Concrete Janglesby Nathan Zeno / 22.08.2009
File under deeply sarcastic, post-ironic, shameless PR bashing.
For those of us who make part of our living following the inane babble of “celebrities” on Twitter and Facebook, life can become a giant suckhole, a yawning chasm that swallows up any hope that we might have once had for the human race. Until something comes along that makes sifting through all the drivel, worthwhile. This week it was the building rush of excitement that this last Thursday night Louise Carver, the radio friendly songstress (emphasis on stress) was going to appear on (our favorite smorgasbord of aspirational lifestyle advertorials) Top Billing with her Brand Ambassadors. Nothing could have excited me more.
Now I’d like to apologize before I begin, I was so stunned (like as in with a Tazer) by the story just before Ms Carvers’ about a dating service in which a presenter tested the service by going on a date, all the while admitting he wasn’t single and shouldn’t be doing this (oh, such a trusty handsome devil!) and then the service boasted about their excellent screening process that guaranteed that all the people you can meet (if you’re black and rich) will be single that I forgot to press record. What I’m trying to say is that I may not quite quote them 100% correctly.
First off Louise supplied us with the back-story as to how she came up with the fabulous name “Jingles and Chimes”, it was something to do with the sounds the jewelry makes when it moves around. I thought Jingles were horrible songs that session musicians make for radio ads; you would have thought Louise would know that. Also for the jewelry to “chime” it’s going to have to be pretty solid. Just a thought. Then she went on to tell us about how she came to her own range of jewelry design. Apparently Jewelry brands kept asking her to model their products and she thought that if she was going to wear it she wanted to “design it myself” and then I guess all those jewelry brands said yes, what a fabulous idea because Louise has put out her own jewelry brand. And also singers know so much about designing jewelry, I mean that’s the thing, when you’re creative, you’re creative, right? I mean who needs skills? I will not stoop at this point to making any remarks about the music of Louise Carver.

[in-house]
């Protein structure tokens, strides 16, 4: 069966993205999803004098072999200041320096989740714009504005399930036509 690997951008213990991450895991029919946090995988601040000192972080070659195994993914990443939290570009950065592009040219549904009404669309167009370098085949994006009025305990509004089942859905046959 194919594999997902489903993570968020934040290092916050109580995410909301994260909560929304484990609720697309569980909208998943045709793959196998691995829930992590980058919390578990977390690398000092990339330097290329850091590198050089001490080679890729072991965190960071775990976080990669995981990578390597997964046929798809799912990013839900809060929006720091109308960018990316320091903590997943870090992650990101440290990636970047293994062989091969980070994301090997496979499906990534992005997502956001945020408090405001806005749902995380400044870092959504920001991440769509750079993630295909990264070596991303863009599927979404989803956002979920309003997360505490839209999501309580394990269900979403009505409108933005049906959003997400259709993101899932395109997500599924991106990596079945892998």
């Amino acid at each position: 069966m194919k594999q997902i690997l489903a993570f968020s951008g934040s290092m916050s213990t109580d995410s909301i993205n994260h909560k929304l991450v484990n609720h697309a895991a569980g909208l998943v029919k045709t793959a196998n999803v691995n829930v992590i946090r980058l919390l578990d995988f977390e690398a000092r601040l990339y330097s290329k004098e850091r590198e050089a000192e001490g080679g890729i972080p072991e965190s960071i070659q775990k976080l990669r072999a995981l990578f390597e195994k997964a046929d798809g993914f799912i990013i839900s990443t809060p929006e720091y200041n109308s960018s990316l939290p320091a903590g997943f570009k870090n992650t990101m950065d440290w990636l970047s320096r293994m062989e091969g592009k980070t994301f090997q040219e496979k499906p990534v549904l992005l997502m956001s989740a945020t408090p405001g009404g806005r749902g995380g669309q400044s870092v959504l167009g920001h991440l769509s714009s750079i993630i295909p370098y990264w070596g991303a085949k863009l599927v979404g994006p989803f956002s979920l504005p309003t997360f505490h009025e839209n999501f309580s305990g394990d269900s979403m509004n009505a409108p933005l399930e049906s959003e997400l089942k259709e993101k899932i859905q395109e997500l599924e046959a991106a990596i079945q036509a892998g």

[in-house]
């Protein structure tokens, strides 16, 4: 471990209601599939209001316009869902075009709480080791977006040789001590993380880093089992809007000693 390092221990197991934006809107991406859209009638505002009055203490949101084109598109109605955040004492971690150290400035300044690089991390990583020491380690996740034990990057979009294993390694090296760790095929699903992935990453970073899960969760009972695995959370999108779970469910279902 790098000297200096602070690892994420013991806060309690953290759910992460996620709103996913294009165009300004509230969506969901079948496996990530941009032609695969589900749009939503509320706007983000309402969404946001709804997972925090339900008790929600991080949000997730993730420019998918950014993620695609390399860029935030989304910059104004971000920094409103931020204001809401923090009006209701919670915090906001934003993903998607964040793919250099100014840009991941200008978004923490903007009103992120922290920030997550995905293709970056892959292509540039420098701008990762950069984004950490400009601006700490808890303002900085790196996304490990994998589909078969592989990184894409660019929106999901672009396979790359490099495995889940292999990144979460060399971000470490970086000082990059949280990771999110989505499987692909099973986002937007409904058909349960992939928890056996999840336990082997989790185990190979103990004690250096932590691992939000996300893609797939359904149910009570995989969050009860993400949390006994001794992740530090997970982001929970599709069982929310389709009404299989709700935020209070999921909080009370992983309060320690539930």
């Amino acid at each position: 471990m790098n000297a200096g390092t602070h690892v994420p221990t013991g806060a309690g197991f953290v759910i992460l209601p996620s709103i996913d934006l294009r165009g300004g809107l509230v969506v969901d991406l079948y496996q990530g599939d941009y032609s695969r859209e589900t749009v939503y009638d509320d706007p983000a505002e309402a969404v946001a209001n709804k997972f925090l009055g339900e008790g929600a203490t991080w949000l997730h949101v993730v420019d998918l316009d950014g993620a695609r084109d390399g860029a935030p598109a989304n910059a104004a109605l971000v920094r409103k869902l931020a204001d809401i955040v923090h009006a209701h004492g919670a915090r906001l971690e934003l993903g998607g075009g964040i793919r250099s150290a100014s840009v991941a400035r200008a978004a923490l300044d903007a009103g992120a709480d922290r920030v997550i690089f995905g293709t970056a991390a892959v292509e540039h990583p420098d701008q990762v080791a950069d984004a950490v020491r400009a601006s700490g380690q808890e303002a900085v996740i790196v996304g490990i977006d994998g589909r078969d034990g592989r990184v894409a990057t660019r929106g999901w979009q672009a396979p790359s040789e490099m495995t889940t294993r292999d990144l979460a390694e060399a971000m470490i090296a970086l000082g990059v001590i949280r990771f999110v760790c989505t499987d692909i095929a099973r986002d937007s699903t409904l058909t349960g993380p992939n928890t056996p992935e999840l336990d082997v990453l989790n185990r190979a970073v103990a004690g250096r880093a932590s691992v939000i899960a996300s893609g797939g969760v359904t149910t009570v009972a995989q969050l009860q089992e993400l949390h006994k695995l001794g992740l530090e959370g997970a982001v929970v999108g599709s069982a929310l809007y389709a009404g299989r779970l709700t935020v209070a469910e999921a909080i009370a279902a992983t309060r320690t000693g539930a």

I was also interested in Louise’s statement that she was making this for women over 25 who were tired of costume jewelry and “still had a bond to pay”, this I think was her way of saying it’s not glass but it’s still cheap. Advertising your product as something desirable for stylish women on Top Billing by saying it’s cheap might be a teensy bit counter productive but what do I know?
Then to up the stakes Louise took three South African celebrities (Elena Afrika, Catriona Andrews and herself) and someone I’ve never heard of and dressed them up to look like music icons of “yesteryear” (Maybe I was having aural hallucinations by then). Elena was Billy Holiday or Ella Fitzgerald, I couldn’t tell. Louise did a pinched face scary Liewe Heksie, although the stylist kept saying ‘80’s look and Kate Bush, Catriona tried to look whimsical like Joni Mitchell and ended up looking like she was dreaming of working on Egoli again. Then the other person was made up to look like Barbara Streisand, I thought it was funny that she took the fact that they told her she had the same stunning profile as Barbara, as a compliment.
Anyway, so Louise also sent out an invitation to announce that she has, “decided to bring the concept of late night shopping to her music shows” because, “why should you have to go to the shops? Why can’t the shops just come to you?” That is, if where you are is Tanz Café, because the moment you sit down with your cosmopolitan and vogue cigarette to watch a Louise Carver show you immediately think “Hey, I want some cheap, not glass, noisy shit to hang off my ears right now, I wish a shop would come to me,” and then in a burst of pearl dust and glitter appears Elena Afrika dressed as Billy Holiday or Ella Fitzgerald or something holding a “Music Box” of jewelry. “Now” according to Louise “that’s rock star!”